Ex-WNBA star Candice Wiggins open up about ‘Toxic’ league
The former Minnesota Lynx shooter says she was bullied for being heterosexual
Former Minnesota Lynx guard Candice Wiggins says during her pro basketball career, she was bullied for being heterosexual and called the WNBA a “toxic” environment that drove her into retirement at age 29.
Wiggins told The San Diego Union-Tribune in an interview published Feb. 20, that her popularity as well as her sexual orientation made her a target. Wiggins retired from the WNBA in 2016 after six seasons.
“I wanted to play two more seasons of WNBA, but the experience didn’t lend itself to my mental state,” Wiggins recalled. “It was a depressing state in the WNBA. It’s not watched. Our value is diminished. It can be quite hard. I didn’t like the culture inside the WNBA, and without revealing too much, it was toxic for me. … My spirit was being broken.”
Problems from the start
According to Wiggins, the problems started pretty much from day one after she was drafted by the Minnesota Lynx in 2008.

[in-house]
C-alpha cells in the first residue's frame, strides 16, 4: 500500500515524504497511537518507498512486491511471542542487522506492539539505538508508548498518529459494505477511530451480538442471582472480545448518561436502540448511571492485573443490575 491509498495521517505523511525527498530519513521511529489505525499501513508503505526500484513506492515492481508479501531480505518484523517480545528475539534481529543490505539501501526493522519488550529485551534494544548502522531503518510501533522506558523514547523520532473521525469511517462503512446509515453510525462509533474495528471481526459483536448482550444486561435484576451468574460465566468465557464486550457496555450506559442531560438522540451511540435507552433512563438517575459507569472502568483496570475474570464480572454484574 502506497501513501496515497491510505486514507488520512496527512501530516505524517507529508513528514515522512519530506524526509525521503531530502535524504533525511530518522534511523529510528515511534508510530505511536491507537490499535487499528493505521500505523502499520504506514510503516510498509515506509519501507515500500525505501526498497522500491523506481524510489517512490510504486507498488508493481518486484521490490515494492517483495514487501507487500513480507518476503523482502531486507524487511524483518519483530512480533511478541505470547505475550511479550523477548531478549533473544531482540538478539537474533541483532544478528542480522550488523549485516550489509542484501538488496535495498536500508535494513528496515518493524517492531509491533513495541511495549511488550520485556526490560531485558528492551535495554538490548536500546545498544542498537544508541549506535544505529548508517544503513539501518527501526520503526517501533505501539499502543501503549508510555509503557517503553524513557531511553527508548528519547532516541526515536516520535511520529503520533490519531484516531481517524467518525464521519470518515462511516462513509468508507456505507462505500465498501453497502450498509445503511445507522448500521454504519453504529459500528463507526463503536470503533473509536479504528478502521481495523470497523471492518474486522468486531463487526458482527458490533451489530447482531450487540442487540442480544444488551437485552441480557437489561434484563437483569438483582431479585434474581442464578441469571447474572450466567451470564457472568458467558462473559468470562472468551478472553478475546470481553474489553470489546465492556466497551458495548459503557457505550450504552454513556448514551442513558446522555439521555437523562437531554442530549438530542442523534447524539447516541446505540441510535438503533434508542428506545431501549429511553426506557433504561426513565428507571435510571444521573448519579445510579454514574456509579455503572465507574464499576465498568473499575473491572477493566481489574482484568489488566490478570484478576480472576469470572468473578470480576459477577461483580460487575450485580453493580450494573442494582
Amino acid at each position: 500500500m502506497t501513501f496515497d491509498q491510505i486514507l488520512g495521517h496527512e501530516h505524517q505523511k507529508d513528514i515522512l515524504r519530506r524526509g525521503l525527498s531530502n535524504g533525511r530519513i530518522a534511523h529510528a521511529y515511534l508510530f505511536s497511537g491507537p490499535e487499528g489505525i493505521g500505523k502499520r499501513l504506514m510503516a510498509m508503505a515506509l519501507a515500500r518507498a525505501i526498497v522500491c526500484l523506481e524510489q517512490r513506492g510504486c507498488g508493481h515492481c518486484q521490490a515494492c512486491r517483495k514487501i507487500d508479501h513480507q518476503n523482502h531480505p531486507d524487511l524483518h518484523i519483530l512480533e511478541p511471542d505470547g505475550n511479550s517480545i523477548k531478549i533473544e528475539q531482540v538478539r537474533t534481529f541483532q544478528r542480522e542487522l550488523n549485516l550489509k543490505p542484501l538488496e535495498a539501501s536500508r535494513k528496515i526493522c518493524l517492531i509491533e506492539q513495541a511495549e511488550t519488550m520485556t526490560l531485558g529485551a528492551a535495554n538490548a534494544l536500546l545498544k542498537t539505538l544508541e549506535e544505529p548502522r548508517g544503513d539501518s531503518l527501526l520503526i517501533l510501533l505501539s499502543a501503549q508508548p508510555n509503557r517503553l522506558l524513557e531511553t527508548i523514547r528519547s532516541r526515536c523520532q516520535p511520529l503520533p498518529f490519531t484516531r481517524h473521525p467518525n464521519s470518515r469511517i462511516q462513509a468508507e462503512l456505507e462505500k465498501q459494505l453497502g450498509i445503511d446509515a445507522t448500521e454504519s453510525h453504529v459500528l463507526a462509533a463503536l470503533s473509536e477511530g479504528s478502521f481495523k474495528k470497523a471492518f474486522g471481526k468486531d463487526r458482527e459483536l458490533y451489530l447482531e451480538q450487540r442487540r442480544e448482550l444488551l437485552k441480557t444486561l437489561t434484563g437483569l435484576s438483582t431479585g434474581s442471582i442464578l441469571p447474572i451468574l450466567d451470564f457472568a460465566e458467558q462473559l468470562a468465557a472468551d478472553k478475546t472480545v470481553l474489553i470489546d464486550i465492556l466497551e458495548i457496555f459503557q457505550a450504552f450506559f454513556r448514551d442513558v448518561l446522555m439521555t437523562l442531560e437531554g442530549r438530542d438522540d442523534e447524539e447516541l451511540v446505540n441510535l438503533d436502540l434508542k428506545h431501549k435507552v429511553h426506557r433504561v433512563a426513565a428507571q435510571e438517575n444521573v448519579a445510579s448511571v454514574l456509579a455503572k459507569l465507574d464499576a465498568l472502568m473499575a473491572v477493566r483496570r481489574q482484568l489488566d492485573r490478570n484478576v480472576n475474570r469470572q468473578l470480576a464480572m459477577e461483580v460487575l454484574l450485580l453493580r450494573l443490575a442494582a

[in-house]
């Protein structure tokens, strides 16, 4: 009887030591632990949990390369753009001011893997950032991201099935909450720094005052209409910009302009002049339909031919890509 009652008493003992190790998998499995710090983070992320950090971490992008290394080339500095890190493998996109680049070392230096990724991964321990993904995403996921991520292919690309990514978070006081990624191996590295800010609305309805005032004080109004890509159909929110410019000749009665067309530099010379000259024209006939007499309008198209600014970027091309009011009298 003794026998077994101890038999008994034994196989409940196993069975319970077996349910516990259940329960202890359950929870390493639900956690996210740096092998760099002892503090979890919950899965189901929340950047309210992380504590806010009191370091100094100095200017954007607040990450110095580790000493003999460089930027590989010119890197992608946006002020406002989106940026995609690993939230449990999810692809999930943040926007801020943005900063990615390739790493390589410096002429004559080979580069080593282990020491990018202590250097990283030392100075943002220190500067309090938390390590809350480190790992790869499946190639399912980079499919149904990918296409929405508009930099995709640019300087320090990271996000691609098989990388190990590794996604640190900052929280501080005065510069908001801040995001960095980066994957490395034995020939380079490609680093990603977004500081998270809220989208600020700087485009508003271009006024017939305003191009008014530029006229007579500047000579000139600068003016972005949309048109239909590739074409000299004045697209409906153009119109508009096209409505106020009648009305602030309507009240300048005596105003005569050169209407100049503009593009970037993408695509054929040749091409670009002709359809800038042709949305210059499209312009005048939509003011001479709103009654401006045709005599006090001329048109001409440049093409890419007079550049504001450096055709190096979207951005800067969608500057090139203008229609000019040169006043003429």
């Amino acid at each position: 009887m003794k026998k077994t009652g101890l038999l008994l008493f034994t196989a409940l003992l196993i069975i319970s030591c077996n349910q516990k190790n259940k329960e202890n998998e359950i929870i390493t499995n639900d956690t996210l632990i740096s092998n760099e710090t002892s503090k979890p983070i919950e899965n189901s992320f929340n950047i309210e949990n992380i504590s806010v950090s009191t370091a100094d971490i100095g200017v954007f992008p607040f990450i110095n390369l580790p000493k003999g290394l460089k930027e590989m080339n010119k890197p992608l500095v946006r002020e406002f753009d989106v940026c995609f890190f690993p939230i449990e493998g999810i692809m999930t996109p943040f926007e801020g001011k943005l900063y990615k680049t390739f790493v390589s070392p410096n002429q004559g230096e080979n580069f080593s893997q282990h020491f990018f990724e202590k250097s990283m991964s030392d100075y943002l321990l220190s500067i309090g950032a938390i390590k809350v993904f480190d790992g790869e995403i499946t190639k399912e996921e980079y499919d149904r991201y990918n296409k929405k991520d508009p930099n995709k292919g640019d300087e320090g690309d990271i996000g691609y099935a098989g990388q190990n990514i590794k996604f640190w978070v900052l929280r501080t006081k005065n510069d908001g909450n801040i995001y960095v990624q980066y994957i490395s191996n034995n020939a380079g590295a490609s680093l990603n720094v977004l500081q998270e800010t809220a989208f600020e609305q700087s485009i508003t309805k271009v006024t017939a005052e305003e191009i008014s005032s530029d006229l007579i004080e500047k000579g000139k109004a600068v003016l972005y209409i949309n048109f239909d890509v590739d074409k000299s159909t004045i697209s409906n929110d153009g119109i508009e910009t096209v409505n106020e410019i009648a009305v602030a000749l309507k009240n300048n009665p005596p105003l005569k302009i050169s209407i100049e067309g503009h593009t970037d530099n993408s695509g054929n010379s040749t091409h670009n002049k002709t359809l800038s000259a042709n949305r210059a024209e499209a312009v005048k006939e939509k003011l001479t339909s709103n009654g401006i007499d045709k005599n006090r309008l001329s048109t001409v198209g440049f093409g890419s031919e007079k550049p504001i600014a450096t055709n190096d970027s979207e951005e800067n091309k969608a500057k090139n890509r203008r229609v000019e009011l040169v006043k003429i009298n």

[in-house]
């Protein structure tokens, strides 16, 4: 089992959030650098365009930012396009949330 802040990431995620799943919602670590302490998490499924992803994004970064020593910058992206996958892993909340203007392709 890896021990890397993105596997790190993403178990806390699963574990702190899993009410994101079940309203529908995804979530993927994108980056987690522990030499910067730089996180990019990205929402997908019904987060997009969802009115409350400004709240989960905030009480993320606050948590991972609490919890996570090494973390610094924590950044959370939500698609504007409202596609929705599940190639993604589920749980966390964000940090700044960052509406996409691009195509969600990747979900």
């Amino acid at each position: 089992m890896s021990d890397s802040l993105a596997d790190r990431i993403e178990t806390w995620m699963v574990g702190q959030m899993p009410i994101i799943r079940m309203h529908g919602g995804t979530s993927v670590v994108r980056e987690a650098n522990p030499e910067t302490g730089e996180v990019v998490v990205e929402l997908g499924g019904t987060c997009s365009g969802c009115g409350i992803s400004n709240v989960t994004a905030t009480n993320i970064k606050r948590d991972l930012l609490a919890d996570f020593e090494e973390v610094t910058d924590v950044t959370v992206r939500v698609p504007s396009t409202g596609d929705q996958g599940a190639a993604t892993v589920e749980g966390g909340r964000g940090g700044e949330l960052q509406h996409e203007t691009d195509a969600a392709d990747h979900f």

“Me being heterosexual and straight and being vocal in my identity as a straight woman was huge,” she said. “I would say 98 percent of the women in the WNBA are gay women. It was a conformist type of place. There was a whole different set of rules they [the other players] could apply.”
That number was impossible to corroborate, but Wiggins said that she was using the 98 percent figure not as a strict factual percentage but as a way to illustrate the environment she was talking about.
“People were deliberately trying to hurt me all of the time,” Wiggins said. “I had never been called the B-word so many times in my life than I was in my rookie season. I’d never been thrown to the ground so much. The message was: ‘We want you to know we don’t like you.'”
WNBA Players Deny
The league had no official comment on Wiggins’ allegations, but WNBA players, however, have disputed Wiggins’ accusations.
“I know Candice as a sweet, intelligent young lady,” DeLisha Milton-Jones a former LA Sparks forward, who now is an assistant coach at Pepperdine, told ESPN. “I don’t want to take anything from her experiences while in the league, so I can only speak for what I experienced firsthand. And it’s in complete contradiction of what’s been stated by Candice.
For her part, Wiggins said, she is going to write an autobiography about her experiences.
“I try to be really sensitive. I’m not trying to crush anyone’s dreams or aspirations, or the dreams of the WNBA. I want things to be great, but at the same time it’s important for me to be honest in my reflections,” she said.